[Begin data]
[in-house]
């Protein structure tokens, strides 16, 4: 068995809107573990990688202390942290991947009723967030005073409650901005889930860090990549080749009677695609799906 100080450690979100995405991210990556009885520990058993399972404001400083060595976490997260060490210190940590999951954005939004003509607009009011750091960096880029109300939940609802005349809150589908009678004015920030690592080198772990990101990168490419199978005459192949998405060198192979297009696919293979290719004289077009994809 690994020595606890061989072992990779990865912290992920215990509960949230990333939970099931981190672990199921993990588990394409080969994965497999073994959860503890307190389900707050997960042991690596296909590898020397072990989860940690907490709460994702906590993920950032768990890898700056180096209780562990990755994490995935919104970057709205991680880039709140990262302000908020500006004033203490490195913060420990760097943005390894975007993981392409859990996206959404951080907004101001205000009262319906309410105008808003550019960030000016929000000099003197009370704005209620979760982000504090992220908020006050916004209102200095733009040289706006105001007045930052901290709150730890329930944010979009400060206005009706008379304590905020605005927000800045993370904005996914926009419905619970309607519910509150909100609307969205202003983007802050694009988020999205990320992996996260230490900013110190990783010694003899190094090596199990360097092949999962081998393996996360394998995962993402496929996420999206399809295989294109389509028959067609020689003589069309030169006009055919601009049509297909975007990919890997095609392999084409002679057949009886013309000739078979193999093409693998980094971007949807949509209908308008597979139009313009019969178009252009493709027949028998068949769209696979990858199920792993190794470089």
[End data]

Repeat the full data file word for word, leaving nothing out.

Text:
[in-house]
């Protein structure tokens, strides 16, 4: 068995809107573990990688202390942290991947009723967030005073409650901005889930860090990549080749009677695609799906 100080450690979100995405991210990556009885520990058993399972404001400083060595976490997260060490210190940590999951954005939004003509607009009011750091960096880029109300939940609802005349809150589908009678004015920030690592080198772990990101990168490419199978005459192949998405060198192979297009696919293979290719004289077009994809 690994020595606890061989072992990779990865912290992920215990509960949230990333939970099931981190672990199921993990588990394409080969994965497999073994959860503890307190389900707050997960042991690596296909590898020397072990989860940690907490709460994702906590993920950032768990890898700056180096209780562990990755994490995935919104970057709205991680880039709140990262302000908020500006004033203490490195913060420990760097943005390894975007993981392409859990996206959404951080907004101001205000009262319906309410105008808003550019960030000016929000000099003197009370704005209620979760982000504090992220908020006050916004209102200095733009040289706006105001007045930052901290709150730890329930944010979009400060206005009706008379304590905020605005927000800045993370904005996914926009419905619970309607519910509150909100609307969205202003983007802050694009988020999205990320992996996260230490900013110190990783010694003899190094090596199990360097092949999962081998393996996360394998995962993402496929996420999206399809295989294109389509028959067609020689003589069309030169006009055919601009049509297909975007990919890997095609392999084409002679057949009886013309000739078979193999093409693998980094971007949807949509209908308008597979139009313009019969178009252009493709027949028998068949769209696979990858199920792993190794470089």